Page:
Secondary plot (kinetics)
In enzyme kinetics, a secondary plot uses the intercept or slope from several Lineweaver-Burk plots to find additional kinetic constants.
For example, when a set of v by [S] curves from an enzyme with a ping–pong mechanism (varying substrate A, fixed substrate B) are plotted in a Lineweaver–Burk plot, a set of parallel lines will be produced.
The y-intercept of this equation is equal to the following:
The y-intercept is determined at several different fixed concentrations of substrate B (and varying substrate A). The y-intercept values are then plotted versus 1/[B] to determine the Michaelis constant for substrate B, , as shown in the Figure to the right. The slope is equal to divided by and the intercept is equal to 1 over .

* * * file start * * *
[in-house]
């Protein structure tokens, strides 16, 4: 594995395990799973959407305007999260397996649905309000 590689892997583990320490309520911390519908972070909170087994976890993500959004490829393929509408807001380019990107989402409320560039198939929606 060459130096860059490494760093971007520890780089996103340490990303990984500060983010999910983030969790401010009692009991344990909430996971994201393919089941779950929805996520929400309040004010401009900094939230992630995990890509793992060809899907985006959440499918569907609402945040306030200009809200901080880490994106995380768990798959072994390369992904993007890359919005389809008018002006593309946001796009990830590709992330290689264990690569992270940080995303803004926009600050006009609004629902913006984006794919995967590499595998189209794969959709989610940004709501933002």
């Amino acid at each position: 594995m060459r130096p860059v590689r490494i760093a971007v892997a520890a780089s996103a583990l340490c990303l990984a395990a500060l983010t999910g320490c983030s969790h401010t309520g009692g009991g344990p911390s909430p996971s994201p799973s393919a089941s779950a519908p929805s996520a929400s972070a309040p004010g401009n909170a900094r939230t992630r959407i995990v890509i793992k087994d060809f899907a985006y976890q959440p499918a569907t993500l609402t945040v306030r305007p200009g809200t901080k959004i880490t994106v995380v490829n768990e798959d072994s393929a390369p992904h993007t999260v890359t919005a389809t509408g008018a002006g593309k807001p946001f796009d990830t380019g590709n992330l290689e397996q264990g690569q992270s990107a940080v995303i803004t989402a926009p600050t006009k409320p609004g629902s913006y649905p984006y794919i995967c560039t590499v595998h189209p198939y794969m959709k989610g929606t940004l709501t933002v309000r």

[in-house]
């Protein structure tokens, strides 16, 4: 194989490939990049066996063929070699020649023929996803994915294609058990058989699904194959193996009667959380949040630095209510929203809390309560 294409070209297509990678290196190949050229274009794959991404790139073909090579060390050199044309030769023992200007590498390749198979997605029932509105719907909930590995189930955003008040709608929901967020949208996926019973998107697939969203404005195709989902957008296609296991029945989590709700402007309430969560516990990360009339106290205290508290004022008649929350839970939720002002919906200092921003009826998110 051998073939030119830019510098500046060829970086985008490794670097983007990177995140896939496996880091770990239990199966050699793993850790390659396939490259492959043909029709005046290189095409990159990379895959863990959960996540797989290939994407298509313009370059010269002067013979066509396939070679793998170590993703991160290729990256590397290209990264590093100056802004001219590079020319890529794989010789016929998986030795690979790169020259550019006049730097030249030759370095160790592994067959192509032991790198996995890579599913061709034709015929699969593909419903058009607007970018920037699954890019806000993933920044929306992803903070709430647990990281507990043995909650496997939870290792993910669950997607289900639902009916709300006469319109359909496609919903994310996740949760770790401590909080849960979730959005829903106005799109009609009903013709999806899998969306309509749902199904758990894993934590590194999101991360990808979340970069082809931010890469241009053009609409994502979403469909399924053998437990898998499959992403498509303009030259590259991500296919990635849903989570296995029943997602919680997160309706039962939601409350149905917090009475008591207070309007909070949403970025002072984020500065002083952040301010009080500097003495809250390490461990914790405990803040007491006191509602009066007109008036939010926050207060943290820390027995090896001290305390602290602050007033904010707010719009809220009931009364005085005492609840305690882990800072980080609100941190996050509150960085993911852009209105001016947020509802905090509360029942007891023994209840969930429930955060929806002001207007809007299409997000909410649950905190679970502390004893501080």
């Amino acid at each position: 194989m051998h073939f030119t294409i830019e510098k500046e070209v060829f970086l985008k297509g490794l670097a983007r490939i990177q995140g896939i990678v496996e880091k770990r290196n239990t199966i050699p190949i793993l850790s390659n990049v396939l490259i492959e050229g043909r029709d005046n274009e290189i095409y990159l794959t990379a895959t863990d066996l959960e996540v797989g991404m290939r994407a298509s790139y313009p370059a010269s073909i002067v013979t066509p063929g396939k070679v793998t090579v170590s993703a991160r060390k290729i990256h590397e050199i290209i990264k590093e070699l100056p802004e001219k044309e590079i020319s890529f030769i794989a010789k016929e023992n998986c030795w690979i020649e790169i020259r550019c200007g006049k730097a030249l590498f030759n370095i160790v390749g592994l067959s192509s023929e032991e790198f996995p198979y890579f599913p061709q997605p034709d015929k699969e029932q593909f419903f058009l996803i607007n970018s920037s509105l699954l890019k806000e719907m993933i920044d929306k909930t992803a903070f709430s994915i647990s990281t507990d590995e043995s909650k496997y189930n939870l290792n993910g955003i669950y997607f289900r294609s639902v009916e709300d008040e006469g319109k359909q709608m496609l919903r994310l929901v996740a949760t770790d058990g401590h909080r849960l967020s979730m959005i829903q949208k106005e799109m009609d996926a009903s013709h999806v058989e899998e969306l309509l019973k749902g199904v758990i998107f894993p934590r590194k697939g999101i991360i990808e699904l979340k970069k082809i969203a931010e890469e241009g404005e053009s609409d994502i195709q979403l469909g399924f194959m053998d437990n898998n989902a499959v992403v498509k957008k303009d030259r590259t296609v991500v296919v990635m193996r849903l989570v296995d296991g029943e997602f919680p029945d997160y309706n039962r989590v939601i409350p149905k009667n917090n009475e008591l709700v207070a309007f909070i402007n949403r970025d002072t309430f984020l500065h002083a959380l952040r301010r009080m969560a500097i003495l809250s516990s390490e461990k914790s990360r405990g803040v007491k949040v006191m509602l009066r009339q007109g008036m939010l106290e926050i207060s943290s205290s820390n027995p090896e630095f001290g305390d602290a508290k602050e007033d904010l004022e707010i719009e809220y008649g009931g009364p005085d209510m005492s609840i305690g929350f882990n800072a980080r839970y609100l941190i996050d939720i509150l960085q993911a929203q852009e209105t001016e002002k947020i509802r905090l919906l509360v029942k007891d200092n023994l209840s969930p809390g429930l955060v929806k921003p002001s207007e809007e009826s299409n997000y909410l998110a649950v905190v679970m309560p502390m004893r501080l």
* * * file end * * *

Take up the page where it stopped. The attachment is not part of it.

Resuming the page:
Secondary Plot in Inhibition Studies
A secondary plot may also be used to find a specific inhbition constant, kI.
For a competitive enzyme inhibitor, the apparent Michaelis constant is equal to the following:
The slope of the Lineweaver-Burk plot is therefore equal to:
If one creates a secondary plot consisting of the slope values from several Lineweaver-Burk plots of varying inhibitor concentration [I], the competitive inhbition constant may be found. The slope of the secondary plot divided by the intercept is equal to 1/kI. This method allows one to find the kI constant, even when the Michaelis constant and vmax values are not known.
- A. Cornish-Bowden. Fundamentals of Enzyme kinetics, Rev. ed., Portland: London, England, (1995) pp. 30-37, 56-57.
- The Horseradish Peroxidase/ o-Phenylenediamine (HRP/OPD) System Exhibits a Two-Step Mechanism. M. K. Tiama and T. M. Hamilton, Journal of Undergraduate Chemistry Research, 4, 1 (2005).
- J. N. Rodriguez-Lopez, M. A. Gilabert, J. Tudela, R. N. F. Thorneley, and F. Garcia-Canovas. Biochemistry, 2000, 39, 13201-13209.